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    Behavioral Pain Scale (BPS) for Pain Assessment in Intubated Patients

    Quantifies pain in intubated patients.
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    INSTRUCTIONS

    One can also use the Nonverbal Pain Scale (NVPS) for Nonverbal Patients as an alternative to the BPS.
    When to Use
    Pearls/Pitfalls
    Why Use

    Intubated patients, often undergoing painful procedures.

    • The Behavioral Pain Scale (BPS) quantifies pain using body language and patient-ventilator interactions for intubated patients.
    • It was developed and validated by performing non-painful procedures (i.e., a central line dressing change) and noxious procedures (i.e., endotracheal tube suctioning) and then observing response patterns.

    Nonverbal patients express pain variably, making a standardized, accurate tool helpful in the evaluation of pain. Pain can be a cause of abnormal vital signs in the ICU setting, and using a quantitative tool can help confirm or refute this hypothesis.

    About the Creator
    Dr. Jean-François Payen
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    Result:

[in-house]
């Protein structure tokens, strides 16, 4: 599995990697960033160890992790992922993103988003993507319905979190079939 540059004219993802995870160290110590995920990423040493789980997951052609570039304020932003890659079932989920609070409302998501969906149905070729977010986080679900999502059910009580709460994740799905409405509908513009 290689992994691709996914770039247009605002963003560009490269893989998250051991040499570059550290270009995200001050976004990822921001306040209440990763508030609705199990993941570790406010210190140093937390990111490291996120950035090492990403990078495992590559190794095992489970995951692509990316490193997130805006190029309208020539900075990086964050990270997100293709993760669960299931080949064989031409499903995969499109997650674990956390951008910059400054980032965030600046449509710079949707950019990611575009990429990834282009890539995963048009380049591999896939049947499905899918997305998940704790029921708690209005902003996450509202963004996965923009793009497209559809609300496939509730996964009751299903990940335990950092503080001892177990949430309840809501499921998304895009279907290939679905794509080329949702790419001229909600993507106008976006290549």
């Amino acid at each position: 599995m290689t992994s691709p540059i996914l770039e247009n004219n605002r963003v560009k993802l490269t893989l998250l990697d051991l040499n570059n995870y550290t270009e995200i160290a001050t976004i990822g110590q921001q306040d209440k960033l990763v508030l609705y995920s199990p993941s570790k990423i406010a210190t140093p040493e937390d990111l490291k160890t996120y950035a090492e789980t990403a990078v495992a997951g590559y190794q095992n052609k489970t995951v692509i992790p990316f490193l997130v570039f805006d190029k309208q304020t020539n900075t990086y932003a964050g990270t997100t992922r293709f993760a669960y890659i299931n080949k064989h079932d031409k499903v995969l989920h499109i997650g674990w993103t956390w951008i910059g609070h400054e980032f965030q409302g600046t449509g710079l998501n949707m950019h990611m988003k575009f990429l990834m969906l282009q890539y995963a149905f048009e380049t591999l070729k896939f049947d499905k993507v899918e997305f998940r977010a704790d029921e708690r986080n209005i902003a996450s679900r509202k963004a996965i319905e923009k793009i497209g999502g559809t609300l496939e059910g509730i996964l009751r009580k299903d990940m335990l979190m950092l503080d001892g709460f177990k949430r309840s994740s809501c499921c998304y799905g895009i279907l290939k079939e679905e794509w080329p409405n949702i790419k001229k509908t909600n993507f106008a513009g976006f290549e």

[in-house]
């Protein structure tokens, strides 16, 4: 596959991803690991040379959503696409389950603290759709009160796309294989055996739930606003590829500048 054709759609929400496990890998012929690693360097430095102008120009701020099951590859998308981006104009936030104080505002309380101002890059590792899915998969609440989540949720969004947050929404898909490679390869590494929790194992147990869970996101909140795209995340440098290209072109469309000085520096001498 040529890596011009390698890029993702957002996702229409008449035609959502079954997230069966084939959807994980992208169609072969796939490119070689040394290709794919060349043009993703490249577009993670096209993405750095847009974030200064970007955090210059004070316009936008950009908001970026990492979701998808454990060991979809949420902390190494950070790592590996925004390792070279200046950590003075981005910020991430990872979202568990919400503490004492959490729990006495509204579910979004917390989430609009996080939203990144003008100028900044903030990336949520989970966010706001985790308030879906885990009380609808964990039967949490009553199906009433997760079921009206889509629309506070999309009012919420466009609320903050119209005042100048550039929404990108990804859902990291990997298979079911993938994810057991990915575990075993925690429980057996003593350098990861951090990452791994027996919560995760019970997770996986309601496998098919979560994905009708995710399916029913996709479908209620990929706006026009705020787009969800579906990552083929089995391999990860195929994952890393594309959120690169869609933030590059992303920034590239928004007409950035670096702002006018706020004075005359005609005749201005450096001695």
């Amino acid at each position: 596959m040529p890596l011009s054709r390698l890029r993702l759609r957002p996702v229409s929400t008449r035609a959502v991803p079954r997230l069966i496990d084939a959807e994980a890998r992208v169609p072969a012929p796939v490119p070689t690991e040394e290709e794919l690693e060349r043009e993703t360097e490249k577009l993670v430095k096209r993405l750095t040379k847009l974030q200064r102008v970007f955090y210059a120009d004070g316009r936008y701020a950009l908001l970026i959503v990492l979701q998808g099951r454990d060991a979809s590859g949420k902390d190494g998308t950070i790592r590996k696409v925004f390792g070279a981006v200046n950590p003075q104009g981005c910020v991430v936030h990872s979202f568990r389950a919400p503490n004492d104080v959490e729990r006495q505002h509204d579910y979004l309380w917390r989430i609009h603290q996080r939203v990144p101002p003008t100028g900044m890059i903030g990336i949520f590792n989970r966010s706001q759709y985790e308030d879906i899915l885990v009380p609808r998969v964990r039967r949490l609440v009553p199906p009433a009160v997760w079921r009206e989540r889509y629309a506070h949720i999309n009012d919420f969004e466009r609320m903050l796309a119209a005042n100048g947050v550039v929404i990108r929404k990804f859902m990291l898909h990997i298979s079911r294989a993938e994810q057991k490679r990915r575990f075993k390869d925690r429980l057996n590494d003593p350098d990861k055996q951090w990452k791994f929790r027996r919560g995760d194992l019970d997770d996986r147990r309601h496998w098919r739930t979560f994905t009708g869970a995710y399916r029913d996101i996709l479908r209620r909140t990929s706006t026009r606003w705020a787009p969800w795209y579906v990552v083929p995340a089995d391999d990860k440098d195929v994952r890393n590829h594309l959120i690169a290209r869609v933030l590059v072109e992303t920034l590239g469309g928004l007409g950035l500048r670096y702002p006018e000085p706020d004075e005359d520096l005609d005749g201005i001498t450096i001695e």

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    Next Steps
    Evidence
    Creator Insights

    Advice

    The BPS is a useful tool to assess pain in intubated patients.

    Critical Actions

    The BPS requires attentive clinical observation and examination.

    Formula

    Addition of assigned points.

    Facts & Figures

    Score interpretation:

    • Scores ≤3 indicate no pain.
    • Scores 4-5 indicate mild pain.
    • Scores 6-11 indicate an unacceptable amount of pain.*
    • Scores ≥12 indicate maximum pain.*

    *Note: For scores ≥6 consider sedation and/or analgesia.

    Dr. Jean-François Payen

    About the Creator

    Jean-François Payen, MD, is a professor of anesthesia resuscitation and head of the anesthesiology department at the Grenoble University Hospital in France. He is also the director of the European Committee Site of Education in Anesthesiology. Dr. Payen is an active researcher investigating traumatic brain injuries through detailed imaging and pharmacological neuroprotective mechanisms.

    To view Dr. Jean-François Payen's publications, visit PubMed

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